Linguistic analysis is important for extracting relation at the sentence level. Relationship between two entities also depends on their co-existence and common resources between them. Such information cannot be explored by linguistic analysis. In relation validation task, corpus level studies e.g. co-occurrences of two entities and their sharing resources can be taken into account which we call collective analysis. Collection level information has been explored for improving the performance of relation extraction by learning the boundaries of relation arguments (Rosenfeld and Feldman, 2007b). Augenstein (2016) has taken into account global information about the object of a relation such as object occurrence, markup link with the object, title of the document containing the object etc. for web relation extraction.
The statistical analysis gets importance for extracting relation in a collective manner. Niu et al. (2012) performed statistical inference on diverse data for learning relation. A probabilistic model of inference has also been explored by (Fang and Chang, 2011). Such model counts co-occurrences of the subject-object pairs, frequencies of the relational tuples and patterns and their probabilities. Co-occurrence context has also been quantified by measuring mutual information for extracting relation between entities in the web (Xu et al., 2014).
Table of contents :
1.1 Research Objective
2 Literature Review
2.1 Slot Filling Task
2.2 Slot Filling Systems
2.3 Relation Extraction
2.3.1 Relation Extraction Methods
2.3.2 Linguistic Features for Relation Characterization
2.3.3 Collective and Statistical Analysis for Relation Extraction .
2.4 Relation Validation
2.4.1 Ensemble Learning for Relation Validation
2.4.2 Graph based Methods for Relation Validation
3 Entity Graph and Measurements for Relation Validation
3.1 Graph Definition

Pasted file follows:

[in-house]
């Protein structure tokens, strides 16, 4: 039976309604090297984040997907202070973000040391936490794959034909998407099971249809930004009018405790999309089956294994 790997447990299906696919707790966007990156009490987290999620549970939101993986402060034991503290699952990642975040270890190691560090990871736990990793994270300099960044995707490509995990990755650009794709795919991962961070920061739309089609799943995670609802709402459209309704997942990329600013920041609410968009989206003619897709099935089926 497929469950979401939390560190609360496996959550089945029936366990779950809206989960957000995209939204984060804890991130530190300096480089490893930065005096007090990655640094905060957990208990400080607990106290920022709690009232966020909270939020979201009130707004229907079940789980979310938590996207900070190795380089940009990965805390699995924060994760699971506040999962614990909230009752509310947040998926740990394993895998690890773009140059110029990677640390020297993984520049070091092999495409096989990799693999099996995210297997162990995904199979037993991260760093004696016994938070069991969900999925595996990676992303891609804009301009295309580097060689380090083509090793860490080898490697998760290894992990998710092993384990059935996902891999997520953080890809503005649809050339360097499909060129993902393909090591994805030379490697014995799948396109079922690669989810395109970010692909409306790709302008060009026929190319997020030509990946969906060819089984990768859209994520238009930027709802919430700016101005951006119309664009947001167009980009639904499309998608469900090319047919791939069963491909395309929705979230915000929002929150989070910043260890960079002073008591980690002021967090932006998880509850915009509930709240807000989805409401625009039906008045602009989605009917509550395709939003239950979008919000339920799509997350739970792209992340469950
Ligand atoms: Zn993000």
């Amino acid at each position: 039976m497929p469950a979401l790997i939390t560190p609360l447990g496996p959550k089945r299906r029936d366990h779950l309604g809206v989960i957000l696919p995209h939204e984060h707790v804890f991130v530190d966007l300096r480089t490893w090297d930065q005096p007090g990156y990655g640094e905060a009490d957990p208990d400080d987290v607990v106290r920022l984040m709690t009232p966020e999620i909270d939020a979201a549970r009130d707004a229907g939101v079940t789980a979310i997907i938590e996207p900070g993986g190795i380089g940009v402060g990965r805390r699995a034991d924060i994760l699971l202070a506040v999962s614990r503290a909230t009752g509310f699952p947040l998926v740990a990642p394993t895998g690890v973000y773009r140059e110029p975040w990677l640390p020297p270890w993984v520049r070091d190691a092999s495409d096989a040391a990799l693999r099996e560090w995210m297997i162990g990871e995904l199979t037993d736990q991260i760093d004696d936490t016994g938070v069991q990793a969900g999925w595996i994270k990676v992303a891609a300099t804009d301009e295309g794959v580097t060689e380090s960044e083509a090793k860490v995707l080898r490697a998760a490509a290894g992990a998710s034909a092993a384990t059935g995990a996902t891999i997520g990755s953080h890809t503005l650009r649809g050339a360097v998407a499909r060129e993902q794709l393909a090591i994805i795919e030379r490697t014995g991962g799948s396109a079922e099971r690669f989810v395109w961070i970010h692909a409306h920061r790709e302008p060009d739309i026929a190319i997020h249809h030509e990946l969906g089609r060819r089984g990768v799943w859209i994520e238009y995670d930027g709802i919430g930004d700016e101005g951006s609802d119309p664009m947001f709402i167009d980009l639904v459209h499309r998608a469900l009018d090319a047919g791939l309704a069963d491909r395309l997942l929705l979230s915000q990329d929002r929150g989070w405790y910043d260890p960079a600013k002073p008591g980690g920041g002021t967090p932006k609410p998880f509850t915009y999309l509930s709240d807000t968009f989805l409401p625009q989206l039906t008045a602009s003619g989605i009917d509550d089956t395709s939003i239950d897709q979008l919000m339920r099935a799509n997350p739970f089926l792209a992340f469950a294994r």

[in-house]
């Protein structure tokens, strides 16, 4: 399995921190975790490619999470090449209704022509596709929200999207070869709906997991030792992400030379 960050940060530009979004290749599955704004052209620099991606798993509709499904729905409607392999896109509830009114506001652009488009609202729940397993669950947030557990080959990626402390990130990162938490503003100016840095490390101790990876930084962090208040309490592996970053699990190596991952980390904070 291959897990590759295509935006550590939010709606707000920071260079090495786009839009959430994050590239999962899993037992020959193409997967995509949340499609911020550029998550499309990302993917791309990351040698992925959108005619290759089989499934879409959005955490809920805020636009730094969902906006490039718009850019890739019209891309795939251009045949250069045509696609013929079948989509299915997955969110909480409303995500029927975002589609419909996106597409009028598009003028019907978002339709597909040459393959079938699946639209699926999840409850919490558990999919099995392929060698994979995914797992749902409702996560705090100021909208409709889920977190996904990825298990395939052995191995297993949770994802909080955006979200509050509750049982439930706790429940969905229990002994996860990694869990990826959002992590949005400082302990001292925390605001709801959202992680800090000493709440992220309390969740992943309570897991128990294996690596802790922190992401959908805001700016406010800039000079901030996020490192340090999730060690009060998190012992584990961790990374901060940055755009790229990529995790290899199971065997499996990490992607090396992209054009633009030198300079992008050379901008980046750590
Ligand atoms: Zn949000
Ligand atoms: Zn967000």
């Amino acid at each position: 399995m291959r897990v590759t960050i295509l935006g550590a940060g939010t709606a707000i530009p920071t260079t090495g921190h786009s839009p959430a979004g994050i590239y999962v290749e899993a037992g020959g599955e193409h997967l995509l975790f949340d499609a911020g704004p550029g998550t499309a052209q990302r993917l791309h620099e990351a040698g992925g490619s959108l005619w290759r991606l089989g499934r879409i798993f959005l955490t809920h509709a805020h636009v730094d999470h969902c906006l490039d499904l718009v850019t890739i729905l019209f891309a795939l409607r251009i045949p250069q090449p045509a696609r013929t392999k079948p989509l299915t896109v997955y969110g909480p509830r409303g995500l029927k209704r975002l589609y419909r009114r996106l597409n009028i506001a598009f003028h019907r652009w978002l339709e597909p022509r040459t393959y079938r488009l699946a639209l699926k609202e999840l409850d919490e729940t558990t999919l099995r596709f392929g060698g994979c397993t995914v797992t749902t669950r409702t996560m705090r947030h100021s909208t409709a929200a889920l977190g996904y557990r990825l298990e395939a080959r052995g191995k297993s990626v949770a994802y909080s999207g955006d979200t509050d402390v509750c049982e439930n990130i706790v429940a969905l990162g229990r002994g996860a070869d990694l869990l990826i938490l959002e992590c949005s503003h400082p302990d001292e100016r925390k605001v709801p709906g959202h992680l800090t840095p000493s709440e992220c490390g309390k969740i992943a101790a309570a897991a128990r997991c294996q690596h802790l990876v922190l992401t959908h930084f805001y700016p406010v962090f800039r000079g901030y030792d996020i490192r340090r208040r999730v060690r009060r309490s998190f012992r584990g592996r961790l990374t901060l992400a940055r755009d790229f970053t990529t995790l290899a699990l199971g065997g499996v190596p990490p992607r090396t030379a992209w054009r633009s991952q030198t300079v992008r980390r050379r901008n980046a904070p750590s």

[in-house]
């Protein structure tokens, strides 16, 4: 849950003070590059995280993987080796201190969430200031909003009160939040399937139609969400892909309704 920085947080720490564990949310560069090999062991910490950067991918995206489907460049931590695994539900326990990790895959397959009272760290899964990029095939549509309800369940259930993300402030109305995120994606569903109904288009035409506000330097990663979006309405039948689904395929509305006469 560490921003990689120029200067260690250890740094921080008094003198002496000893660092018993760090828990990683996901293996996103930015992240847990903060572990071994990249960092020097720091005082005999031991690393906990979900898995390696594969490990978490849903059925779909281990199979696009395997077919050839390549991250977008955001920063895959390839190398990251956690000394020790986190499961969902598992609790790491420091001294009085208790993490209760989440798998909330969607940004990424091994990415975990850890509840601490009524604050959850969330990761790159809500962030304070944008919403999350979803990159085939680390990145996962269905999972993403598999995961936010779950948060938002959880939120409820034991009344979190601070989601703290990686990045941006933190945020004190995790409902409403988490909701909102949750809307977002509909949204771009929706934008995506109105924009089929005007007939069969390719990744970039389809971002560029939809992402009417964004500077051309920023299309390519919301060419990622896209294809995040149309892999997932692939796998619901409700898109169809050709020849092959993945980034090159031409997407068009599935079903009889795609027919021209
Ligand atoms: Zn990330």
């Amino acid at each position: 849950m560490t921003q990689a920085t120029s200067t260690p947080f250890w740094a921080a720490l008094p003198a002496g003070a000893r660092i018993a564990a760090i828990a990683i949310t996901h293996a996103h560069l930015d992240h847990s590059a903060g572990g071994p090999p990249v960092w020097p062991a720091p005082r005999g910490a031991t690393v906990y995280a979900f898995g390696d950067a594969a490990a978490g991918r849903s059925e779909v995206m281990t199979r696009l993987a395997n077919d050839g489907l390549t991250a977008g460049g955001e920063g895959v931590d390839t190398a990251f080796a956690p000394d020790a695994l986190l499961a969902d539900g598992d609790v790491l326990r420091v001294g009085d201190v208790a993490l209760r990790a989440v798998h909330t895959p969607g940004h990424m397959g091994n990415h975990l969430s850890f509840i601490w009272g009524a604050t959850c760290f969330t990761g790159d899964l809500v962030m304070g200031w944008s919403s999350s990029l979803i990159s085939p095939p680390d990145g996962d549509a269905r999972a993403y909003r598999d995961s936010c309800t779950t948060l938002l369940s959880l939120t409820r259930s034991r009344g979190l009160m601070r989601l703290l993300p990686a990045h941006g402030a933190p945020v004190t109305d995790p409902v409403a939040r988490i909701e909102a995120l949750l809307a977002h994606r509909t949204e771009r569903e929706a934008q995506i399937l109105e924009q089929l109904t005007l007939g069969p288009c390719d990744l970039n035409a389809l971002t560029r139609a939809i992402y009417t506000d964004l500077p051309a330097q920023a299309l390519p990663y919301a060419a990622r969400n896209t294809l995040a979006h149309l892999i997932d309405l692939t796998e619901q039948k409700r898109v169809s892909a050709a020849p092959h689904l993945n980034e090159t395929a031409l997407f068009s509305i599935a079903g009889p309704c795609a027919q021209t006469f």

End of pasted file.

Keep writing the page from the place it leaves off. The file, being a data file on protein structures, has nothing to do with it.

3.2 Entity Graph and Graph Database
3.3 Graph Construction
3.4 Measurements on Graph
3.4.1 Node Centrality
3.4.2 Mutual Information
3.4.3 Network Density
3.4.4 Network Similarity
3.5 Relation validation by Graph Analysis
4 Linguistic Characteristics of Expressing and Validating Relations
4.1 Linguistically Motivated Classification of Relation
4.2 Syntactic Modeling
4.2.1 Syntactic Dependency Analysis
4.2.2 Dependency Patterns and Edit Distance
4.3 Lexical Analysis
4.3.1 Trigger Word Collection
4.3.2 Word Embeddings
4.3.3 Recognition of Trigger Words
4.4 Syntactic-Semantic Fusion
4.5 Evaluation of Word-embeddings
5 Relation Validation Framework
5.1 Relation Validation Model
5.1.1 Relation Validation Features
5.1.2 Relation Validation System Overview
5.2 Corpus and Preprocessing
5.2.1 KBP Slot Filling Corpora
5.2.2 KBP Slot Filling Responses and Snippet Assessments
5.3 Evaluation Metrics
6 Experiments and Results
6.1 Participation to TAC KBP-2016 SFV Task
6.1.1 Evaluation of Different Feature Groups
6.1.2 Relation Validation Models for KBP-2016 SFV Task
6.2 System Investigation
6.2.1 Statistical Difference Between TAC KBP Evaluation Datasets in 2015 and 2016
6.2.2 Impact of the Trustworthy Features
6.2.3 Impact of Trigger Words in the Slot Filling Responses
6.2.4 Identifying the Reason of Failure to Compute Graph Features
6.2.5 Conclusion and Plans for Improving the System
6.3 Supervised Relation Validation and Knowledge Base Population
6.3.1 Enlarging the Training and Testing Datasets
6.3.2 Relation Validation Models
6.3.3 Knowledge Base Population by Employing Relation Validation Models
6.4 An Experiment of Unsupervised Relation Validation and Knowledge Base Population
6.4.1 PageRank Algorithm
6.4.2 Graph Modeling
7 Conclusion and Future Work
7.2 Future Work